tokyo 2020 olympics

British women's soccer team will take a knee at Olympics

16 Comments

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16 Comments
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What is the magic in this gesture?

0 ( +9 / -9 )

self indulgent crap.

Also japan wouldn’t have a clue why they’re doing it .

0 ( +13 / -13 )

Idiotic, meaningless, self indulgent grandstanding. Try respecting the flag and what it stands for instead of falling in lockstep with the woke gestapo.

-3 ( +11 / -14 )

YES enolaygay and Brent.... and how about they perform a deep bow to the Japanese people.... this is all getting beyond repugnant.

-6 ( +3 / -9 )

Good for them. The hideous racist abuse of three young England players this week shows there's still a long way to go and the protest must never stop.

Anti-discrimination is good, anti-anti-discrimination is bad. Let's hope they win the gold medal!

-1 ( +10 / -11 )

"We are clear that taking the knee is an important symbol of peaceful protest against discrimination, injustice and inequality in society and we are glad that the IOC have acknowledged the importance of this form of freedom of expression," Britain coach Hege Riise said.

Yet this act by the IOC is discriminatory in itself. Only the protests that fit the appropriate woke agenda are allowed.

-2 ( +6 / -8 )

 Try respecting the flag and what it stands for instead of falling in lockstep with the woke gestapo.

Exactly what the flag stands for but let's just ignore what's actually happening.

What is the magic in this gesture?

Apparently triggering people who STILL don't know what it means.

Also japan wouldn’t have a clue why they’re doing it .

Cause only Japanese people will watch the Olympics?

If you honestly believe that kneeling is disrespectful, please provide a situation when it is considered so. I love my country, I love my kids too but I'm not blind to things they do wrong. Blind patriotism is actually pretty daym dangerous.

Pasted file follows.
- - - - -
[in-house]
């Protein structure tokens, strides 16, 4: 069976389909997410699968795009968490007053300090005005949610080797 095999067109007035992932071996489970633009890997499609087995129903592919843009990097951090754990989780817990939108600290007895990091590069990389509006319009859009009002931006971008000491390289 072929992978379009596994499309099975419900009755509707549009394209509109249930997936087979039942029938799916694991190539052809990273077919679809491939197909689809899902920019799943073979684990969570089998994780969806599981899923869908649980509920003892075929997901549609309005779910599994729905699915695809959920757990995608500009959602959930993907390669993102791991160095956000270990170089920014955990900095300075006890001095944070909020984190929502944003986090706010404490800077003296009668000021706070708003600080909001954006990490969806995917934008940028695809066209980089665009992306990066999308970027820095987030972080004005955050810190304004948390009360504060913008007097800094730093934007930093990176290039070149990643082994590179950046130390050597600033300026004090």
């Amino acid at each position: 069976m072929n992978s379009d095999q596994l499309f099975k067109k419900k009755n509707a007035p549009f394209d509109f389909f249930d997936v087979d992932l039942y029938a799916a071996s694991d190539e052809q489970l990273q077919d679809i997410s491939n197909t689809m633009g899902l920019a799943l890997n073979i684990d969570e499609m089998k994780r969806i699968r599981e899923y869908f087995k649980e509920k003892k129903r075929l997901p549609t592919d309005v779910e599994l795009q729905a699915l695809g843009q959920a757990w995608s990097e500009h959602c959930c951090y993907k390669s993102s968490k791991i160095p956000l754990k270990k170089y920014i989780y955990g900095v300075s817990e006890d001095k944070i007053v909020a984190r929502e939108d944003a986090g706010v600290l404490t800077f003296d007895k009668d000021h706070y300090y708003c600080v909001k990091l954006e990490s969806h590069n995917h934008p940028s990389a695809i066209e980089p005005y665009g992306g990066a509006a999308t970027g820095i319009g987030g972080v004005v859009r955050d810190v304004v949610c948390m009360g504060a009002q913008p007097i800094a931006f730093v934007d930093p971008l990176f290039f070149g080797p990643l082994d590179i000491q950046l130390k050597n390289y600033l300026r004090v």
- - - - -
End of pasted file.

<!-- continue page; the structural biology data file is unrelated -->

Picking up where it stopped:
-3 ( +6 / -9 )

If you honestly believe that kneeling is disrespectful, please provide a situation when it is considered so. I love my country, I love my kids too but I'm not blind to things they do wrong. Blind patriotism is actually pretty daym dangerous.

Political grandstanding at sporting events is disrespectful to the players that participate and audience that paid money to see the game. It also gives politics an accepted platform to further politicize sports, distracting from the very fundamental concept that sports is supposed to be entertainment. Where do we go next? A pregame show with rotating political messages, a halftime show expounding on the virtues of saving X species? I have no problems with protests, they should be done publicly and legally AND on the protesters time. You are very right to say blind patriotism is dangerous, there are a lot of wrongs that transpire in this world daily, I do not turn a blind eye to them..... I fully support freedom of speech and the right to protest, but when entertainers and athletes choose their professions to push their agenda, they do more harm to their cause than good, simply because it is not the time or place.

-1 ( +9 / -10 )